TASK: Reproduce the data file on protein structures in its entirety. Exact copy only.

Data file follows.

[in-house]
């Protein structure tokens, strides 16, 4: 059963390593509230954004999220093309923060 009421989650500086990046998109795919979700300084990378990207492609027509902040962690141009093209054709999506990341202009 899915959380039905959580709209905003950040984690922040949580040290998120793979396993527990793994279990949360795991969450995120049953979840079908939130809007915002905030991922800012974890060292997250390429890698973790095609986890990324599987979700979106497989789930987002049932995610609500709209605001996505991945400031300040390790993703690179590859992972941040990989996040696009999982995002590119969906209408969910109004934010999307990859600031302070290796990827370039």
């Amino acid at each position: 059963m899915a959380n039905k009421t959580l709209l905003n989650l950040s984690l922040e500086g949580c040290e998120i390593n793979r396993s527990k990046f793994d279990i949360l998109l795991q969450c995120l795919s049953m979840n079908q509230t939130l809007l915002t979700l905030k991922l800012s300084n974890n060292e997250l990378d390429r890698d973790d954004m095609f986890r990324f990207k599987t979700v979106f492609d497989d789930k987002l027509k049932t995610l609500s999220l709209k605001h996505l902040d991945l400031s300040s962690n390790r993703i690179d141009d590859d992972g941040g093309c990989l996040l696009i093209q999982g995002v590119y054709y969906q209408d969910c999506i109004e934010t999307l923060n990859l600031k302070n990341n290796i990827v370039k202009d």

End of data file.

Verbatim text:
[in-house]
């Protein structure tokens, strides 16, 4: 059963390593509230954004999220093309923060 009421989650500086990046998109795919979700300084990378990207492609027509902040962690141009093209054709999506990341202009 899915959380039905959580709209905003950040984690922040949580040290998120793979396993527990793994279990949360795991969450995120049953979840079908939130809007915002905030991922800012974890060292997250390429890698973790095609986890990324599987979700979106497989789930987002049932995610609500709209605001996505991945400031300040390790993703690179590859992972941040990989996040696009999982995002590119969906209408969910109004934010999307990859600031302070290796990827370039």
């Amino acid at each position: 059963m899915a959380n039905k009421t959580l709209l905003n989650l950040s984690l922040e500086g949580c040290e998120i390593n793979r396993s527990k990046f793994d279990i949360l998109l795991q969450c995120l795919s049953m979840n079908q509230t939130l809007l915002t979700l905030k991922l800012s300084n974890n060292e997250l990378d390429r890698d973790d954004m095609f986890r990324f990207k599987t979700v979106f492609d497989d789930k987002l027509k049932t995610l609500s999220l709209k605001h996505l902040d991945l400031s300040s962690n390790r993703i690179d141009d590859d992972g941040g093309c990989l996040l696009i093209q999982g995002v590119y054709y969906q209408d969910c999506i109004e934010t999307l923060n990859l600031k302070n990341n290796i990827v370039k202009d």